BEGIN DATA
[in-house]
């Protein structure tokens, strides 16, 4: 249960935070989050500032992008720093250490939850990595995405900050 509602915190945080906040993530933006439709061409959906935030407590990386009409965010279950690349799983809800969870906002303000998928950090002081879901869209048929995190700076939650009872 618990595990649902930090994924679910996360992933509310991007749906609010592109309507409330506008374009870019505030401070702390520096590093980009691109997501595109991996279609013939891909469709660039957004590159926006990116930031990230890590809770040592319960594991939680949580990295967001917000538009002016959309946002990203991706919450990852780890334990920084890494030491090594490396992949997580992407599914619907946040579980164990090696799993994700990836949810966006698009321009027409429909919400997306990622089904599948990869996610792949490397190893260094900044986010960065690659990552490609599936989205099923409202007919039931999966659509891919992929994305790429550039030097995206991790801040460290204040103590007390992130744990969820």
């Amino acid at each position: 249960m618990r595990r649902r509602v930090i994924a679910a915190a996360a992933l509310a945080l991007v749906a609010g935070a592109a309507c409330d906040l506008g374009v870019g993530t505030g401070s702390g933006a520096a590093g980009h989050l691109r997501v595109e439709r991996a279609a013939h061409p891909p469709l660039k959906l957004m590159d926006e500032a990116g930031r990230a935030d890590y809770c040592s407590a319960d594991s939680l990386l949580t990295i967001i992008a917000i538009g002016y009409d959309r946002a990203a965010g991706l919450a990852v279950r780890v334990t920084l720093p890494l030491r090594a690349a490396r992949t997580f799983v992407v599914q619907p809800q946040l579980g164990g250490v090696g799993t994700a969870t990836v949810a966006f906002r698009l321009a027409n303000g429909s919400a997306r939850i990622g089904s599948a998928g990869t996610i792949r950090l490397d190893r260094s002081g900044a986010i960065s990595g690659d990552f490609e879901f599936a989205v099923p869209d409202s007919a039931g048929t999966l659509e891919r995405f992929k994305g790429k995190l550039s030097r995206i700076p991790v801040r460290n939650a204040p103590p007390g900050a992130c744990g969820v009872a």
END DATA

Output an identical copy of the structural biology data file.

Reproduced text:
[in-house]
């Protein structure tokens, strides 16, 4: 249960935070989050500032992008720093250490939850990595995405900050 509602915190945080906040993530933006439709061409959906935030407590990386009409965010279950690349799983809800969870906002303000998928950090002081879901869209048929995190700076939650009872 618990595990649902930090994924679910996360992933509310991007749906609010592109309507409330506008374009870019505030401070702390520096590093980009691109997501595109991996279609013939891909469709660039957004590159926006990116930031990230890590809770040592319960594991939680949580990295967001917000538009002016959309946002990203991706919450990852780890334990920084890494030491090594490396992949997580992407599914619907946040579980164990090696799993994700990836949810966006698009321009027409429909919400997306990622089904599948990869996610792949490397190893260094900044986010960065690659990552490609599936989205099923409202007919039931999966659509891919992929994305790429550039030097995206991790801040460290204040103590007390992130744990969820």
């Amino acid at each position: 249960m618990r595990r649902r509602v930090i994924a679910a915190a996360a992933l509310a945080l991007v749906a609010g935070a592109a309507c409330d906040l506008g374009v870019g993530t505030g401070s702390g933006a520096a590093g980009h989050l691109r997501v595109e439709r991996a279609a013939h061409p891909p469709l660039k959906l957004m590159d926006e500032a990116g930031r990230a935030d890590y809770c040592s407590a319960d594991s939680l990386l949580t990295i967001i992008a917000i538009g002016y009409d959309r946002a990203a965010g991706l919450a990852v279950r780890v334990t920084l720093p890494l030491r090594a690349a490396r992949t997580f799983v992407v599914q619907p809800q946040l579980g164990g250490v090696g799993t994700a969870t990836v949810a966006f906002r698009l321009a027409n303000g429909s919400a997306r939850i990622g089904s599948a998928g990869t996610i792949r950090l490397d190893r260094s002081g900044a986010i960065s990595g690659d990552f490609e879901f599936a989205v099923p869209d409202s007919a039931g048929t999966l659509e891919r995405f992929k994305g790429k995190l550039s030097r995206i700076p991790v801040r460290n939650a204040p103590p007390g900050a992130c744990g969820v009872a």